August 27, 2017
TWENTY-FIRST SUNDAY IN ORDINARY TIME
The holder of the keys of the palace
Ps 138:1-3, 6, 8
I will give thanks
Who has known the mind of God?
The holder of the keys of the kingdom
The “O Antiphons” are part of the liturgical countdown to Christmas. More specifically, they are the Vespers antiphons of the previous seven days. Each is taken from the Scripture, to represent one of the Old Testament foreshadowings of the Messiah. An example is that for Dec. 20:
“O Key of David, and scepter of the house of Israel,
who opens and no man shuts, who shuts and no man opens:
come, and bring forth the captive from his prison,
he who sits in darkness and in the shadow of death.”
King David was the founder of the royal family from which the royal Messiah was expected to come. One more example, one thinks, of the pattern of Old Testament promises. However, in this case the pattern doesn’t quite work.
Of course, the reason I am bringing this up out of season is because the pertinent Old Testament text is today’s first reading. And a mysterious one it is. Shebna and Eliakim are prominent officials during the siege on Jerusalem mounted by Sennacherib, the Assyrian emperor, and subject of a poem by Lord Byron, “The Destruction of Sennacherib.” They appear elsewhere, in Isaiah 36-37 and 2 Kings 18.
In the present passage there is a separate problem, about ambition, and a difference of opinion from the prophet. Scholars conjecture that Shebna favored alliance with Egypt, which in turn incurred the wrath of Assyria. Isaiah opposed this alliance, and Shebna hears about it. He is about to lose his office and hand it over to Eliakim.
The office in question seems to be comparable to secretary of state, or maybe royal chamberlain. The chamberlain was in charge of domestic affairs, did the accounting and had the key to the treasury. A symbol of the office was a large decorative key on a chain hung from the neck. One thing is clear, the key holder in question is not the king, but rather a royal official of the king. His authority is not his own, but is delegated.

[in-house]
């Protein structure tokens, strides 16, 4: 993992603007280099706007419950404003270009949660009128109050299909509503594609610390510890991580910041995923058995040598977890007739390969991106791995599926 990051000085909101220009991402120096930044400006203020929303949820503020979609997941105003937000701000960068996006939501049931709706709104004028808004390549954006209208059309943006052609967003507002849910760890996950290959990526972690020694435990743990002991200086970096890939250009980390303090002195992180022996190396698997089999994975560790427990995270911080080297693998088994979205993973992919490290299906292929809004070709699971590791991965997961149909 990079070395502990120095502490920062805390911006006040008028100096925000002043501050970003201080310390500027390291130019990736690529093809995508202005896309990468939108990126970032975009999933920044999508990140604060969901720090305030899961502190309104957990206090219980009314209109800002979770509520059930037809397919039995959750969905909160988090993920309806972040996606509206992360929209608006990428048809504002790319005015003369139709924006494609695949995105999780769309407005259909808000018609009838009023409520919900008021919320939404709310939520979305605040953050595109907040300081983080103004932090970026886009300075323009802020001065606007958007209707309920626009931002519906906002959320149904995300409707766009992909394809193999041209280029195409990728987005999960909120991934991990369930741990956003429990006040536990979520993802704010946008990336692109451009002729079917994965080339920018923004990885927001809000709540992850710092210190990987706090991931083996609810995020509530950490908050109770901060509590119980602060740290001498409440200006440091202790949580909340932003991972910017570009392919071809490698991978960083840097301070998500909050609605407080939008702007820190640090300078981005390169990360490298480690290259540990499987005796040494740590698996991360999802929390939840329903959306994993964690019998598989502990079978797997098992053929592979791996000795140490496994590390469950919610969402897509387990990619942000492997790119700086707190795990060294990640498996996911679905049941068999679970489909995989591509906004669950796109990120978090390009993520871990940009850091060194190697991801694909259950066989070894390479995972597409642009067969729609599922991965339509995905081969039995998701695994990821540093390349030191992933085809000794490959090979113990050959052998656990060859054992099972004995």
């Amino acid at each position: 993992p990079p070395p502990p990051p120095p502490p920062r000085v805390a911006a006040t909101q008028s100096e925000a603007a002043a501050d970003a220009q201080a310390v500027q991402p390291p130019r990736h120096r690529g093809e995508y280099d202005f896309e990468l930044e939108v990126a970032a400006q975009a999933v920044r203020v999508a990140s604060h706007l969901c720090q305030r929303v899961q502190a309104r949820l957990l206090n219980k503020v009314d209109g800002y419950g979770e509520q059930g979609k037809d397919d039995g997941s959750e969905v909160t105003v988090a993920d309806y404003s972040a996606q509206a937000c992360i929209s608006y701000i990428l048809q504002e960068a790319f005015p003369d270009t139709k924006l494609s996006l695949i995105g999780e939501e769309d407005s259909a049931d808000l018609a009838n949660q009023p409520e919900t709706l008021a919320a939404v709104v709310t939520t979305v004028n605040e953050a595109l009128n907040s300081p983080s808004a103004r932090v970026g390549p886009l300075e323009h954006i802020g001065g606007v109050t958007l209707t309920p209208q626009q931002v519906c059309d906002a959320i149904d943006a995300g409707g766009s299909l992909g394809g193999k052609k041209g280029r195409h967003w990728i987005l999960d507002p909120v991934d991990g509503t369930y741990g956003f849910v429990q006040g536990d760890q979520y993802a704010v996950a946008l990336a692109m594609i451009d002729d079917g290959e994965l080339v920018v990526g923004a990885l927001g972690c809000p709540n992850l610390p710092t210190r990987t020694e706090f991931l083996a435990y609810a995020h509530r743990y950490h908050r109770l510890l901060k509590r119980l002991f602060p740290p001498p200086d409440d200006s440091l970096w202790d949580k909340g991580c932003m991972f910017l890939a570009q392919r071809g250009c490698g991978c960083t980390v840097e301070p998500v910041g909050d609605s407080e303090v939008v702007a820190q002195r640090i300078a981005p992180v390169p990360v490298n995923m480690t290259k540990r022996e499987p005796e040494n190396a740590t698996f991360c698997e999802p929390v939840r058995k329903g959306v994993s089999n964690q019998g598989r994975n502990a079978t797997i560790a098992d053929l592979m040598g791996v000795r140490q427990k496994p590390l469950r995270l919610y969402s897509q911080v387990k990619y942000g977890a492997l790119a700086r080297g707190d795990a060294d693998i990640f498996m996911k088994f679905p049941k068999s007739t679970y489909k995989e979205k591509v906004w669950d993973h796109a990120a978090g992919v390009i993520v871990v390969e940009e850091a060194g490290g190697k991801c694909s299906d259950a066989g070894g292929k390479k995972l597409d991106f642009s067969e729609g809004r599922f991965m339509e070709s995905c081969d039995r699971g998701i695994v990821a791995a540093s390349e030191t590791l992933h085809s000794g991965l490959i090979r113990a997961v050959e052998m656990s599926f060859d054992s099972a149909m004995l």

Of course, the reason that this somewhat obscure passage is chosen for our reflection today is that it also contributes background to the Gospel reading. The Gospel passage is a familiar one for anyone growing up Catholic. Upon hearing Peter identify Jesus as “the Christ (Messiah), the Son of the living God,” Jesus responds in kind. “Blessed are you, Simon son of Jonah. … And so I say to you, you are Peter, and upon this rock I will build my church.”
The “rock” involved here is not a stone, but an outcropping of rock, a solid bedrock such as those chosen for building fortresses. One thinks of the passage that concludes the Sermon on the Mount in this same Gospel. The parable of the two builders compares the wise person who built his house on rock with the one who built his house on sand (Matt 7:24-27). Those who hear the words of the sermon and act on them are like those who built their house on rock.
But our passage for today continues on. And here we find the allusion to the passage from Isaiah.
“I will give you the keys to the kingdom of heaven.
Whatever you bind on earth shall be bound in heaven;
and whatever you loose on earth shall be loosed in heaven” (Matt 16:19).
Again we have the motif of the key, along with the commission to open and close, bind and loose. But in this case, unlike the O Antiphon, the evangelist gets it right. The passage is invoked on behalf of Peter, not Jesus; the royal officer, not the king himself.
For reflection: How would you translate the images of rock and key to Peter’s role?
Father Beck is professor emeritus of religious studies at Loras College, Dubuque.